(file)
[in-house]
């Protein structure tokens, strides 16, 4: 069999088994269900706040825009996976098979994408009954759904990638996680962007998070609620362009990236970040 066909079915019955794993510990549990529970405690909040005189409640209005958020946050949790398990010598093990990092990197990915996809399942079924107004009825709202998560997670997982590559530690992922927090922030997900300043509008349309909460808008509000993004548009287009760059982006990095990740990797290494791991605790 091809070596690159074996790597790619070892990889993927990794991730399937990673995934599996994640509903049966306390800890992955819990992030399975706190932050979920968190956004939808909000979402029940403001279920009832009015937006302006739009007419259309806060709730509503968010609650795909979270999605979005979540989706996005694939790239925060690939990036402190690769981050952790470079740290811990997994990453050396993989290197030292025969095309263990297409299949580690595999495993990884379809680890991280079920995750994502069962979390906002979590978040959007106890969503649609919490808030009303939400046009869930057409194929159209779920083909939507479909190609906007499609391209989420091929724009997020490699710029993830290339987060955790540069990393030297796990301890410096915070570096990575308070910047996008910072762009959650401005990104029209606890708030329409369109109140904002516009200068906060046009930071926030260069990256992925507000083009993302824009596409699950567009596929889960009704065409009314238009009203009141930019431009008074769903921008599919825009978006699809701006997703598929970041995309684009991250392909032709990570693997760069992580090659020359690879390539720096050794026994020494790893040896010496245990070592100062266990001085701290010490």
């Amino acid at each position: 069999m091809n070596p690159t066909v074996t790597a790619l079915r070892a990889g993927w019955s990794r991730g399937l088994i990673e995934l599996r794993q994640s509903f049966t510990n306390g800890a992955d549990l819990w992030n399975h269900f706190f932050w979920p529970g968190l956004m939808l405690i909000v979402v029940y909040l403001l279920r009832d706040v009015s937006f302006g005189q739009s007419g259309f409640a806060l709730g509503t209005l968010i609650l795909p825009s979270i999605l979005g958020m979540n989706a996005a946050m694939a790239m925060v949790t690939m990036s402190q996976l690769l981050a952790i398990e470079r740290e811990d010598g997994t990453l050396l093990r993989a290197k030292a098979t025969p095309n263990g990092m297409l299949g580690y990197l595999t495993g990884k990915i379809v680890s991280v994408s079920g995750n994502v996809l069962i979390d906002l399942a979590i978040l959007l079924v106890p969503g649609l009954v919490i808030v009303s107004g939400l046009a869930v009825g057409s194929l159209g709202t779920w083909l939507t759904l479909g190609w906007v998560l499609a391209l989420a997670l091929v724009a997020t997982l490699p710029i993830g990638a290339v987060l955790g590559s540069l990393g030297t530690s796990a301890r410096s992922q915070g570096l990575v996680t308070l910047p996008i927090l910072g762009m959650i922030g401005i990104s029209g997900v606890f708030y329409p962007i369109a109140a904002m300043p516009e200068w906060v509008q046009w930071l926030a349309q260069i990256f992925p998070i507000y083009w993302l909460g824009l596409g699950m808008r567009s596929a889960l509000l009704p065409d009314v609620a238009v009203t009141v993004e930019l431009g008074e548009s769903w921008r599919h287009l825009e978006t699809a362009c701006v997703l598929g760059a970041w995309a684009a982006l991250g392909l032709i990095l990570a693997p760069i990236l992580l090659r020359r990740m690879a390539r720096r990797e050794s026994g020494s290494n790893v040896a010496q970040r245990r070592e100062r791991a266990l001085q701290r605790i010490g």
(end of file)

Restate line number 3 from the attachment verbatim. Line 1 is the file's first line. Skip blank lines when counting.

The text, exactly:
């Amino acid at each position: 069999m091809n070596p690159t066909v074996t790597a790619l079915r070892a990889g993927w019955s990794r991730g399937l088994i990673e995934l599996r794993q994640s509903f049966t510990n306390g800890a992955d549990l819990w992030n399975h269900f706190f932050w979920p529970g968190l956004m939808l405690i909000v979402v029940y909040l403001l279920r009832d706040v009015s937006f302006g005189q739009s007419g259309f409640a806060l709730g509503t209005l968010i609650l795909p825009s979270i999605l979005g958020m979540n989706a996005a946050m694939a790239m925060v949790t690939m990036s402190q996976l690769l981050a952790i398990e470079r740290e811990d010598g997994t990453l050396l093990r993989a290197k030292a098979t025969p095309n263990g990092m297409l299949g580690y990197l595999t495993g990884k990915i379809v680890s991280v994408s079920g995750n994502v996809l069962i979390d906002l399942a979590i978040l959007l079924v106890p969503g649609l009954v919490i808030v009303s107004g939400l046009a869930v009825g057409s194929l159209g709202t779920w083909l939507t759904l479909g190609w906007v998560l499609a391209l989420a997670l091929v724009a997020t997982l490699p710029i993830g990638a290339v987060l955790g590559s540069l990393g030297t530690s796990a301890r410096s992922q915070g570096l990575v996680t308070l910047p996008i927090l910072g762009m959650i922030g401005i990104s029209g997900v606890f708030y329409p962007i369109a109140a904002m300043p516009e200068w906060v509008q046009w930071l926030a349309q260069i990256f992925p998070i507000y083009w993302l909460g824009l596409g699950m808008r567009s596929a889960l509000l009704p065409d009314v609620a238009v009203t009141v993004e930019l431009g008074e548009s769903w921008r599919h287009l825009e978006t699809a362009c701006v997703l598929g760059a970041w995309a684009a982006l991250g392909l032709i990095l990570a693997p760069i990236l992580l090659r020359r990740m690879a390539r720096r990797e050794s026994g020494s290494n790893v040896a010496q970040r245990r070592e100062r791991a266990l001085q701290r605790i010490g």